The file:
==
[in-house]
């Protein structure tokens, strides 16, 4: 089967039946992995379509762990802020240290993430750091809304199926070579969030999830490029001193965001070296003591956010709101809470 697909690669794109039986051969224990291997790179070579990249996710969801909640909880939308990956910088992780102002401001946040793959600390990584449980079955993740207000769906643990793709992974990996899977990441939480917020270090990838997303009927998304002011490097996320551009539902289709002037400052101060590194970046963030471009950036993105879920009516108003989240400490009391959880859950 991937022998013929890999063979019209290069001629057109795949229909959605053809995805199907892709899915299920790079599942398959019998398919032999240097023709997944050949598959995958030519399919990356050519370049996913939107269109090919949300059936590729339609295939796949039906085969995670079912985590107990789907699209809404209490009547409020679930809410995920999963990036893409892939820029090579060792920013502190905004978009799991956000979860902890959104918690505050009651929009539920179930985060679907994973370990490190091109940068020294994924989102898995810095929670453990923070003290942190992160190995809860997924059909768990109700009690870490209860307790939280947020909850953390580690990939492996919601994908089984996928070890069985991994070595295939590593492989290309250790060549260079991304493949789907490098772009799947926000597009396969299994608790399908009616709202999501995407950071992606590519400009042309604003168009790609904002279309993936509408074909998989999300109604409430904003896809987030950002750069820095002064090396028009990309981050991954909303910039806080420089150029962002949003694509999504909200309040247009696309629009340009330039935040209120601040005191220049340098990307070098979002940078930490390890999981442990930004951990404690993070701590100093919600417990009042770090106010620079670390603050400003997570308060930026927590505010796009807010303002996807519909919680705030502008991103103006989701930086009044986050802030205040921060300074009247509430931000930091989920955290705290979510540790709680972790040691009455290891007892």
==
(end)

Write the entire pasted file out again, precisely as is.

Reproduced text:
[in-house]
């Protein structure tokens, strides 16, 4: 089967039946992995379509762990802020240290993430750091809304199926070579969030999830490029001193965001070296003591956010709101809470 697909690669794109039986051969224990291997790179070579990249996710969801909640909880939308990956910088992780102002401001946040793959600390990584449980079955993740207000769906643990793709992974990996899977990441939480917020270090990838997303009927998304002011490097996320551009539902289709002037400052101060590194970046963030471009950036993105879920009516108003989240400490009391959880859950 991937022998013929890999063979019209290069001629057109795949229909959605053809995805199907892709899915299920790079599942398959019998398919032999240097023709997944050949598959995958030519399919990356050519370049996913939107269109090919949300059936590729339609295939796949039906085969995670079912985590107990789907699209809404209490009547409020679930809410995920999963990036893409892939820029090579060792920013502190905004978009799991956000979860902890959104918690505050009651929009539920179930985060679907994973370990490190091109940068020294994924989102898995810095929670453990923070003290942190992160190995809860997924059909768990109700009690870490209860307790939280947020909850953390580690990939492996919601994908089984996928070890069985991994070595295939590593492989290309250790060549260079991304493949789907490098772009799947926000597009396969299994608790399908009616709202999501995407950071992606590519400009042309604003168009790609904002279309993936509408074909998989999300109604409430904003896809987030950002750069820095002064090396028009990309981050991954909303910039806080420089150029962002949003694509999504909200309040247009696309629009340009330039935040209120601040005191220049340098990307070098979002940078930490390890999981442990930004951990404690993070701590100093919600417990009042770090106010620079670390603050400003997570308060930026927590505010796009807010303002996807519909919680705030502008991103103006989701930086009044986050802030205040921060300074009247509430931000930091989920955290705290979510540790709680972790040691009455290891007892």